All of Tuesday mornings newspapers lead with pictures from the scene in Berlin after the fatal incident, which killed at least 12 people and wounded around 50. Just hours before the Berlin lorry crash, Russia's top diplomat in Turkey was shot dead by an off-duty policeman at an art gallery in Ankara. To offer more on these stories, and to look at the political implications, Josh Lowe of Newsweek joined Share Radio Breakfast.
The Russian Ambassador to Turkey was shot in the back and killed by an off-duty police officer, as he gave a speech at an Ankara art gallery on Monday. It came on the same day of the deadly attacks at a Christmas market in Berlin. For more on the incidents and its potential impact on political and economic relations, Professor Tim Evans, Professor of Business and Political Economy at Middlesex University London, joined Share Radio Breakfast.
Dan Hodges, Political commentator at the Mail on Sunday, joined Share Radio Breakfast to give his weekly politics round-up. He looked over the situation in Syria and gave his take on the ASLEF and RMT union strike affecting Southern rail services. Finally, we discussed the latest that the News industry is worth £5.3 billion to the economy.
The Taiwanese government had the diplomatic spotlights turned on it when Donald Trump accepted a phone call from Taiwan's President Tsai Ing-wen upon his ascension to President-Elect of the US - the first conversation between the two nations at this level in decades. But others were less pleased - namely the Chinese Government. Alongside other anti-China sentiments expressed by Trump, this conversation with President Ing-wen marks a new faux-pas. Share Radio's Matt Cox spoke to Dr Steve Tsang, Director of the SOAS China Institute, and expert in governance, foreign, and security policies of China and Taiwan.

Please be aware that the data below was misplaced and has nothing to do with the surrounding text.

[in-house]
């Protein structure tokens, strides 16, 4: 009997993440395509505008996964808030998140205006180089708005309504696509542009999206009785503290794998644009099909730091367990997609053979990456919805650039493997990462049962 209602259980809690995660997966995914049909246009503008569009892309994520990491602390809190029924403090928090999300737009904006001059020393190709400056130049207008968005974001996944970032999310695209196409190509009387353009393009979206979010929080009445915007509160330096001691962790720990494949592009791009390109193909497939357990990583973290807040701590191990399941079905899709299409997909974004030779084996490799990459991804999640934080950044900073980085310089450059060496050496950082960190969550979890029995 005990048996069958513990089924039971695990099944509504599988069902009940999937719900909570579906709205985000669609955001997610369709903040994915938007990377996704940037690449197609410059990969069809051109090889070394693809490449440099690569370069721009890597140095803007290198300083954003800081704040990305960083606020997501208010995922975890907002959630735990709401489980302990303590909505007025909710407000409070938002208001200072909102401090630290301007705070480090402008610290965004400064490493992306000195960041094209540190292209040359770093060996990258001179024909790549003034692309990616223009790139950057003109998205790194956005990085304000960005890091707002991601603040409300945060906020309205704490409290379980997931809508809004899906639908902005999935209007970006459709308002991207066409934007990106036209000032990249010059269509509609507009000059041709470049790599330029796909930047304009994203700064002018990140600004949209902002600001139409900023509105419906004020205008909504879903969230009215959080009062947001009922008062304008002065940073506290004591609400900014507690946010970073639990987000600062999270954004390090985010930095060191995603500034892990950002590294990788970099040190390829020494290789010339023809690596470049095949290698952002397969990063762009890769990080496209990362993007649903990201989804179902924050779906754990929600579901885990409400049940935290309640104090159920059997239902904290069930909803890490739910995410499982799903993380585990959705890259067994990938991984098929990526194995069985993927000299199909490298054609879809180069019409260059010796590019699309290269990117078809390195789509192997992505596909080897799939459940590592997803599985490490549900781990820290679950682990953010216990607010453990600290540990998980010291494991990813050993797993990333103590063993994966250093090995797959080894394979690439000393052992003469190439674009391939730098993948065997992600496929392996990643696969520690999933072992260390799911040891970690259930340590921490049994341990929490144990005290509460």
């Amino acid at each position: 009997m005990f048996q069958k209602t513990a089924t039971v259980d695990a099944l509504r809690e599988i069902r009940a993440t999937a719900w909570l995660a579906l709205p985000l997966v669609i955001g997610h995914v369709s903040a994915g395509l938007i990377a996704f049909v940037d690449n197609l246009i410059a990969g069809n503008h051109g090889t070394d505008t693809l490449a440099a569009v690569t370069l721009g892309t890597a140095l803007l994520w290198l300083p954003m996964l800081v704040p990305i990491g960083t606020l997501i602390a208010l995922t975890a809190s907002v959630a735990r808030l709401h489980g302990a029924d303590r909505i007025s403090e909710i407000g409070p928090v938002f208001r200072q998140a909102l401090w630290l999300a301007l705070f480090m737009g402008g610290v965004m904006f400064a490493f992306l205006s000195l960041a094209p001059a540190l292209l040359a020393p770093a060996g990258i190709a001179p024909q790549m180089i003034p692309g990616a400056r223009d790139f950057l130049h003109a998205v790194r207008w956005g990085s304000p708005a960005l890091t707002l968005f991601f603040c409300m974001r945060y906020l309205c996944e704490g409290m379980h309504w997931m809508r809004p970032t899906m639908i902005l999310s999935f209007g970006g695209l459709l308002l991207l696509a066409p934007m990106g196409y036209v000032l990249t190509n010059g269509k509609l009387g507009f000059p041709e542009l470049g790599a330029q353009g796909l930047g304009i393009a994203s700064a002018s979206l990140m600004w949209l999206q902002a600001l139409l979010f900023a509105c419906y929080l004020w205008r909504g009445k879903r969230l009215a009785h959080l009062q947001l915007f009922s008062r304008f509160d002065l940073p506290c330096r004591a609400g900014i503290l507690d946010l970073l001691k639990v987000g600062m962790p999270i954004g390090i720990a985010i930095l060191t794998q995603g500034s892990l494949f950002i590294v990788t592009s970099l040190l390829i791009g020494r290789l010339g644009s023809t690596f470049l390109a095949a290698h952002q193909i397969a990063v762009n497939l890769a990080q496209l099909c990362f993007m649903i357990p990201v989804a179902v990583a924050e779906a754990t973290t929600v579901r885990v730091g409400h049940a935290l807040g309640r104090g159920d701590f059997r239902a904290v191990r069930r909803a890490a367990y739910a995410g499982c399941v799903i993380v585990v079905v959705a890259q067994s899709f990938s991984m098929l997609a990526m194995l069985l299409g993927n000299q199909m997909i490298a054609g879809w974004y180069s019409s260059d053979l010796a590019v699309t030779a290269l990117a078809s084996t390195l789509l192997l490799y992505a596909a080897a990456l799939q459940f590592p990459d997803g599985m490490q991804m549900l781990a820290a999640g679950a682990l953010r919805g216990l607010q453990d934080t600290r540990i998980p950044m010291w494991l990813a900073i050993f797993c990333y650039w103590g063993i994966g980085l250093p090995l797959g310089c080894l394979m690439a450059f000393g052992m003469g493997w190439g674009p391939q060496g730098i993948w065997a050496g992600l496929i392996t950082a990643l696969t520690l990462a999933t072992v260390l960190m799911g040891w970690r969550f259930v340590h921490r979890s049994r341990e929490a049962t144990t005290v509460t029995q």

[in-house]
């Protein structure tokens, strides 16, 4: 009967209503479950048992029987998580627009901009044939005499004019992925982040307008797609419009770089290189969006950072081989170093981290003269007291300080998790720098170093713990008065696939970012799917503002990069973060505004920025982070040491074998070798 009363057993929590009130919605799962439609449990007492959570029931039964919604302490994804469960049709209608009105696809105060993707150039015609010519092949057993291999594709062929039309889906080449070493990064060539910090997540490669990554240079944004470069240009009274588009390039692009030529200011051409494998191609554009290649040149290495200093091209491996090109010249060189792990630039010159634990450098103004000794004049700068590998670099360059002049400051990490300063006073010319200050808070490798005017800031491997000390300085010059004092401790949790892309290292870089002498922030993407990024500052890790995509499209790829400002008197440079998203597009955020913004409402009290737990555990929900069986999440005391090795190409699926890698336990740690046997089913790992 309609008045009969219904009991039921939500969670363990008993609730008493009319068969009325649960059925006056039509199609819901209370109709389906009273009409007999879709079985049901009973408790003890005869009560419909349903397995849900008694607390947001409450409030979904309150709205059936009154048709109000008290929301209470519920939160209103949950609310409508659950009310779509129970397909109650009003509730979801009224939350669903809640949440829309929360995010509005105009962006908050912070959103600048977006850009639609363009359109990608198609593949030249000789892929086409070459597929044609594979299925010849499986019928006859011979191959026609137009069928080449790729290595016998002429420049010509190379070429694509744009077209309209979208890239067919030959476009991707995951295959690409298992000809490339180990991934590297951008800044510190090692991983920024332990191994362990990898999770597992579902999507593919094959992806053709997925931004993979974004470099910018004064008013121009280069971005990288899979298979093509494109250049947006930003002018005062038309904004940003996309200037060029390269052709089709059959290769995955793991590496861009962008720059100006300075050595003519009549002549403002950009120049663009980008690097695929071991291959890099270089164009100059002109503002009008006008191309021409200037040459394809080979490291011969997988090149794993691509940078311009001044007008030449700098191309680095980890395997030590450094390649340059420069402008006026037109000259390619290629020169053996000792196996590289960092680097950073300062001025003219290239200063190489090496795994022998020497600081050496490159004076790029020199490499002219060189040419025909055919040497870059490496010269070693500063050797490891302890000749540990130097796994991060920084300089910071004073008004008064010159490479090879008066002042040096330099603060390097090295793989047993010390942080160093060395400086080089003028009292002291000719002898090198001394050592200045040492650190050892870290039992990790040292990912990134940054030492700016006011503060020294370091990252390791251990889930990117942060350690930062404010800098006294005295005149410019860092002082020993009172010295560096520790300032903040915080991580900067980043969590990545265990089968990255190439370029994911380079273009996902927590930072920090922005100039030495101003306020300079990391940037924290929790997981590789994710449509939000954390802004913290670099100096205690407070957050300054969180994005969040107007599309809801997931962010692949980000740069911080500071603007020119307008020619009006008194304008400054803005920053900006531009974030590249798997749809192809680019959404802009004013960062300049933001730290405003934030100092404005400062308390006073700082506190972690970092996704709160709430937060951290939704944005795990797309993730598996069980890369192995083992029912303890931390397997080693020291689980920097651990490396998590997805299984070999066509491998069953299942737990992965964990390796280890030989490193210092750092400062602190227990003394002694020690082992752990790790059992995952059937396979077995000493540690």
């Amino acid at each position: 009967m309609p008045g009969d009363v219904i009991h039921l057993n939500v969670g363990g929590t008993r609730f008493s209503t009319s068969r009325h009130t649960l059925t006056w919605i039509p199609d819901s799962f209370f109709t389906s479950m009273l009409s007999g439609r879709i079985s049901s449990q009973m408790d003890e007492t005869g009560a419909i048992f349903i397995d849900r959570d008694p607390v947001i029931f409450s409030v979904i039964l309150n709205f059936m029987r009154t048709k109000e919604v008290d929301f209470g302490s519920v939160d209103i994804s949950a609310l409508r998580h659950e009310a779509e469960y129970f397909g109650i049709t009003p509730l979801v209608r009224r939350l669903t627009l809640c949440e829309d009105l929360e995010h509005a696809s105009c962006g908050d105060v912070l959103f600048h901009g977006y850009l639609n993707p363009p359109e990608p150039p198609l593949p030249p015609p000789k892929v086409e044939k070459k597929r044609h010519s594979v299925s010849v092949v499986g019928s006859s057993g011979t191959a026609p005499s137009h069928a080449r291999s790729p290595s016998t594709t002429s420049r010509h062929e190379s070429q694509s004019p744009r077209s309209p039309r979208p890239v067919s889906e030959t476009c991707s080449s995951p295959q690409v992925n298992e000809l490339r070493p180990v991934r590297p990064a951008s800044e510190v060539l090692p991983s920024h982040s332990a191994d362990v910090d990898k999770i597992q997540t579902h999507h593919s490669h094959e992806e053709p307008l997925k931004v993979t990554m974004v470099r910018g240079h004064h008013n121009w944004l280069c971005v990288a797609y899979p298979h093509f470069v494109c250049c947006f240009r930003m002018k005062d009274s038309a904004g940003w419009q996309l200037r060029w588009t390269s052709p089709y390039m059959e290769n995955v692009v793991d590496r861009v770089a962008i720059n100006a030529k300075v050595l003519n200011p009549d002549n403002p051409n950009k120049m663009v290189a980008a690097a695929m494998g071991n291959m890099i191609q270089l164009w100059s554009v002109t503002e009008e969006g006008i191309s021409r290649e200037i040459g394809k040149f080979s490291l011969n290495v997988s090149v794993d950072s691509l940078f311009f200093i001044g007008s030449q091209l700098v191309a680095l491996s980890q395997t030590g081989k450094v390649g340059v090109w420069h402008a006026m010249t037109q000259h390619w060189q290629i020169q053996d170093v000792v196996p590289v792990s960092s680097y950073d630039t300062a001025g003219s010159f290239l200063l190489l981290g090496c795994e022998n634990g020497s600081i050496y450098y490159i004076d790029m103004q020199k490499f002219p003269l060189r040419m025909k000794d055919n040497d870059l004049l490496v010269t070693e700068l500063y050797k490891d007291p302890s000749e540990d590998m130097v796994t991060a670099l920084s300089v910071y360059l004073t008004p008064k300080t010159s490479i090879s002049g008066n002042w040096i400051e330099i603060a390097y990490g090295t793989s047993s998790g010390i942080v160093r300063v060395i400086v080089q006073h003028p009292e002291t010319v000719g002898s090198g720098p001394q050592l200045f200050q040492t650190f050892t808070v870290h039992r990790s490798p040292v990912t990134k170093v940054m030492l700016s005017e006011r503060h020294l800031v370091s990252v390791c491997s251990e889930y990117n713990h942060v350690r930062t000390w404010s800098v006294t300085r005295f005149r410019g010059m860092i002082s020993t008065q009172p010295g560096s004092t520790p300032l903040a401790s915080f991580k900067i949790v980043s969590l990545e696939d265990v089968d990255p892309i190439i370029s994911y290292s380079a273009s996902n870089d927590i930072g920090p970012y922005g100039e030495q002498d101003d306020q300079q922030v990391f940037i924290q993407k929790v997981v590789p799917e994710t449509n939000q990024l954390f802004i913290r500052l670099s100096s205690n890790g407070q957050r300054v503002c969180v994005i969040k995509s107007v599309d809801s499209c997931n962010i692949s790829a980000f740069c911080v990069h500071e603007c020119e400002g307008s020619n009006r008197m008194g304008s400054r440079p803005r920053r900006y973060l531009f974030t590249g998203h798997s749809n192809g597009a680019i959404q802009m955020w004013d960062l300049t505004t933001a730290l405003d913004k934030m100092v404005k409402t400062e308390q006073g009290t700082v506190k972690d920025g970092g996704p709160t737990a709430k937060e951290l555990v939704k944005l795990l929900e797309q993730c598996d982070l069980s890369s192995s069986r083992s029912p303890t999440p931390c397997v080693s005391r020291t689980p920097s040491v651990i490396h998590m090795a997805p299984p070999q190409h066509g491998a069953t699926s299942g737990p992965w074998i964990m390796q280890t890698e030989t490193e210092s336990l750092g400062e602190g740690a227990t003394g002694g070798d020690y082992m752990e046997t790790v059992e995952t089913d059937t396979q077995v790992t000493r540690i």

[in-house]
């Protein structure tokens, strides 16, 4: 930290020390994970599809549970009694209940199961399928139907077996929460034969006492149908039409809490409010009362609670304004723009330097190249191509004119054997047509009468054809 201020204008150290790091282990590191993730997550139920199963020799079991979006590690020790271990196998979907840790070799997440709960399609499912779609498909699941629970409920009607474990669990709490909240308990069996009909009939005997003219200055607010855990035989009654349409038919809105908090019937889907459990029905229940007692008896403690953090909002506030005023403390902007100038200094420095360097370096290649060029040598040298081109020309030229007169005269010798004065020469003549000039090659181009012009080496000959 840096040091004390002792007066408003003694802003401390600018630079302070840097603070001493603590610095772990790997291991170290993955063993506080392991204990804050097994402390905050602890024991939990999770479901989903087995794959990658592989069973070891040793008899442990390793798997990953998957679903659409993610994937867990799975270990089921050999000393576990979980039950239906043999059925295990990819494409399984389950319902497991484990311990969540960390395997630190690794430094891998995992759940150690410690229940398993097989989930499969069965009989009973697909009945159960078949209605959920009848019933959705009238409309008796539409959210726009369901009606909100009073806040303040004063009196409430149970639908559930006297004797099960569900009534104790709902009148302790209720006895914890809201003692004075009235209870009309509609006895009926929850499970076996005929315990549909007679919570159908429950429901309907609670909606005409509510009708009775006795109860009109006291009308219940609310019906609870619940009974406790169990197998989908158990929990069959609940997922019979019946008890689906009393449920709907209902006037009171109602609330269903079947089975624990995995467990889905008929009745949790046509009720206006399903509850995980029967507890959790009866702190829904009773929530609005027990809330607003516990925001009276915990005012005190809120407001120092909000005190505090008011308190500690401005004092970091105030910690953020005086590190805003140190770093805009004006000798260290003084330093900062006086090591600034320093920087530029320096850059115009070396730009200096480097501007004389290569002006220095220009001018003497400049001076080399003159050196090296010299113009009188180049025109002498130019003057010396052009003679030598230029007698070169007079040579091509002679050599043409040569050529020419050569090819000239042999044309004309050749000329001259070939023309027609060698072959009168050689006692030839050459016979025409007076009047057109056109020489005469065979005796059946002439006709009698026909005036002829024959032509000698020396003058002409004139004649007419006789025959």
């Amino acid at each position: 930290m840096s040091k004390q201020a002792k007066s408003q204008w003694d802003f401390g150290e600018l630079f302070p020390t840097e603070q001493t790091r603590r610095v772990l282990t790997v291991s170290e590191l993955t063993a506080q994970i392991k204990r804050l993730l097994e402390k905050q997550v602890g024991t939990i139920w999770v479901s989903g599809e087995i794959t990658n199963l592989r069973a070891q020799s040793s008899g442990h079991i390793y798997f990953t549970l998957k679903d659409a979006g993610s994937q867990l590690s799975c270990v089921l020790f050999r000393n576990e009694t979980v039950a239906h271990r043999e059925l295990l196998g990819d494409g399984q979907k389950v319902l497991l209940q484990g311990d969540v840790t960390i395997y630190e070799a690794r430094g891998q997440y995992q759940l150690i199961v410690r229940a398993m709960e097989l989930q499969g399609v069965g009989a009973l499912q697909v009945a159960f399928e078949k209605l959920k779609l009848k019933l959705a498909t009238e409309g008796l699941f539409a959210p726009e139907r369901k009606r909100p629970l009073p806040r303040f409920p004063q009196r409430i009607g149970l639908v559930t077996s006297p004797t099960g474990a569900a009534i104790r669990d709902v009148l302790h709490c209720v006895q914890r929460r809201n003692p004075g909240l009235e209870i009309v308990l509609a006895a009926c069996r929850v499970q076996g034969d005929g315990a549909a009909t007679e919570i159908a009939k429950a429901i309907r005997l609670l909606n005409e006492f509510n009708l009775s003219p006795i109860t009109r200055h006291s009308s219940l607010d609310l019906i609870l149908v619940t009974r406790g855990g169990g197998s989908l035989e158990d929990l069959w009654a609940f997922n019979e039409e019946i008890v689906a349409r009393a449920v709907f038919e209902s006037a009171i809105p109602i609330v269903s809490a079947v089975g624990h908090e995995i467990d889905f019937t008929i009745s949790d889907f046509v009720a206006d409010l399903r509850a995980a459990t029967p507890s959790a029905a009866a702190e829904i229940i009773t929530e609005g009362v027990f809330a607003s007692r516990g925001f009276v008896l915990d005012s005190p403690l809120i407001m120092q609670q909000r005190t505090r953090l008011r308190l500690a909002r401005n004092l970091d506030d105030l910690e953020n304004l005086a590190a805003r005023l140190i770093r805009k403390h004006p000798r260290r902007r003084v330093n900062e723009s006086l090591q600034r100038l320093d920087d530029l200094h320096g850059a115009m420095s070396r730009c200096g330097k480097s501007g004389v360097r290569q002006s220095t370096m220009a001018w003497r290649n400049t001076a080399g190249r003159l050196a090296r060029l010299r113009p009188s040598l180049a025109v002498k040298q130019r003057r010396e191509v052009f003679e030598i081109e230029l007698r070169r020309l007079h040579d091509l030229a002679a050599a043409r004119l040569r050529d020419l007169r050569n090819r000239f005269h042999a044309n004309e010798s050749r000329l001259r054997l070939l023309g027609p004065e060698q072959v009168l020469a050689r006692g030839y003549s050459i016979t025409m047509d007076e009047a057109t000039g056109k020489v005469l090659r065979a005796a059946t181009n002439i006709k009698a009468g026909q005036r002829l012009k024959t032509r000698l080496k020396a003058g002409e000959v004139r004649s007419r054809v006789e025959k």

Jack Sommers of The Huffington Post joined Share Radio Breakfast to give his weekly politics round-up. Chancellor Philip Hammond has called for transitional arrangements to “smooth” Britain’s exit from the EU. What did Jack make of this, and is there the possibility of a cabinet split? Jack also discusses the political implications of the Southern Rail strikes, and gives his take on the events in Aleppo.
Seijiro Takeshita, Professor of Management and Information at the University of Shizuoka in Japan, joined Share Radio Breakfast to discuss the biggest stories coming out of East Asia. Japanese Prime Minister Shinzo Abe is to become the first serving Japanese PM to visit Pearl Harbor - the US Naval base in Hawaii that was attacked by Japan on this day in 1941. What's the purpose of the visit? And the CEO of Japanese technology firm, Softbank, has said the company will invest £39.3bn ($50bn) in US businesses.
There is high drama in Vienna, where oil ministers from OPEC are meeting. A deal to curtail oil production and prop up the price of crude has suffered a setback, with Iran and Iraq resisting pressure from Saudi Arabia to participate fully in any action. Iran’s oil minister has declared that his country will not cut oil production. To look ahead to the meeting, Kevin Baxter, Global Commodities Spot News Editor at the Wall Street Journal, joined Share Radio Breakfast.
The Organization of Petroleum Exporting Countries (OPEC) is meeting in Vienna, where it's hoped a plan to cut output could help curb global oversupply. But how does the global outlook affect the oil industry in the UK? A new survey finds that the market might have bottomed out, and there could even be signs of recovery. To find out more, James Brydges spoke to Uisdean Vass, oil expert from law firm Bond Dickinson.
The ruling coalition party of Japan has extended the end of the current extraordinary Diet session by two weeks, giving itself a window to enact bills on the Trans-Pacific Partnership trade agreement and pension reform. But is Abe's rush to ratify the TPP pointless given the 12-party trade pact's slim chances of obtaining US ratification? To discuss this and more, Seijiro Takeshita, Professor of Management and Information at the University of Shizuoka, joined Share Radio Breakfast from Japan.
James Rickards is the Chief Global Strategist at West Shore Group and a New York Times best seller. His new book "The Road to Ruin" is the third volume of a projected quartet. This book argues how 'the elites' are planning the next financial crisis. So just who are these elites, and how are they linked to the international financial system? James joined Share Radio Breakfast to discuss his stance.
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